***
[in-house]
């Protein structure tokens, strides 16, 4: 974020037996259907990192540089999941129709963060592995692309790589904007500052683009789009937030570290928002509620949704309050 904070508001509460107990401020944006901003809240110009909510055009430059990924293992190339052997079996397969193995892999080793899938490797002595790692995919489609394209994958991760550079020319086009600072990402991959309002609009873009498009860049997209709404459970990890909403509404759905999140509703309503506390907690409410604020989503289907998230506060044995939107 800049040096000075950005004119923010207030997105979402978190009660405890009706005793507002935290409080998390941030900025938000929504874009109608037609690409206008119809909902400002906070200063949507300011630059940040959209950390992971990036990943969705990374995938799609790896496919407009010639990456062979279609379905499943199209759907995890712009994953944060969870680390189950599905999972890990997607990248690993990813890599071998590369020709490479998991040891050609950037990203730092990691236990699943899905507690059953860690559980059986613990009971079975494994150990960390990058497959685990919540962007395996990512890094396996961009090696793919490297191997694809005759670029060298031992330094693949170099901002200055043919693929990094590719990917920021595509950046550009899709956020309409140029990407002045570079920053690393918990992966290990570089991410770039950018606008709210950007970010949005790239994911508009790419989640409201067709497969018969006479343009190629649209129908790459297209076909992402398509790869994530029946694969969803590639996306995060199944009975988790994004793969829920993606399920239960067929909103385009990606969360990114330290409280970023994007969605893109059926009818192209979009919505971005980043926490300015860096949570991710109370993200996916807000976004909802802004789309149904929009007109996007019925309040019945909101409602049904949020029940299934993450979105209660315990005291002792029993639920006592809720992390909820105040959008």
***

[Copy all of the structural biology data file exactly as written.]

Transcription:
[in-house]
């Protein structure tokens, strides 16, 4: 974020037996259907990192540089999941129709963060592995692309790589904007500052683009789009937030570290928002509620949704309050 904070508001509460107990401020944006901003809240110009909510055009430059990924293992190339052997079996397969193995892999080793899938490797002595790692995919489609394209994958991760550079020319086009600072990402991959309002609009873009498009860049997209709404459970990890909403509404759905999140509703309503506390907690409410604020989503289907998230506060044995939107 800049040096000075950005004119923010207030997105979402978190009660405890009706005793507002935290409080998390941030900025938000929504874009109608037609690409206008119809909902400002906070200063949507300011630059940040959209950390992971990036990943969705990374995938799609790896496919407009010639990456062979279609379905499943199209759907995890712009994953944060969870680390189950599905999972890990997607990248690993990813890599071998590369020709490479998991040891050609950037990203730092990691236990699943899905507690059953860690559980059986613990009971079975494994150990960390990058497959685990919540962007395996990512890094396996961009090696793919490297191997694809005759670029060298031992330094693949170099901002200055043919693929990094590719990917920021595509950046550009899709956020309409140029990407002045570079920053690393918990992966290990570089991410770039950018606008709210950007970010949005790239994911508009790419989640409201067709497969018969006479343009190629649209129908790459297209076909992402398509790869994530029946694969969803590639996306995060199944009975988790994004793969829920993606399920239960067929909103385009990606969360990114330290409280970023994007969605893109059926009818192209979009919505971005980043926490300015860096949570991710109370993200996916807000976004909802802004789309149904929009007109996007019925309040019945909101409602049904949020029940299934993450979105209660315990005291002792029993639920006592809720992390909820105040959008």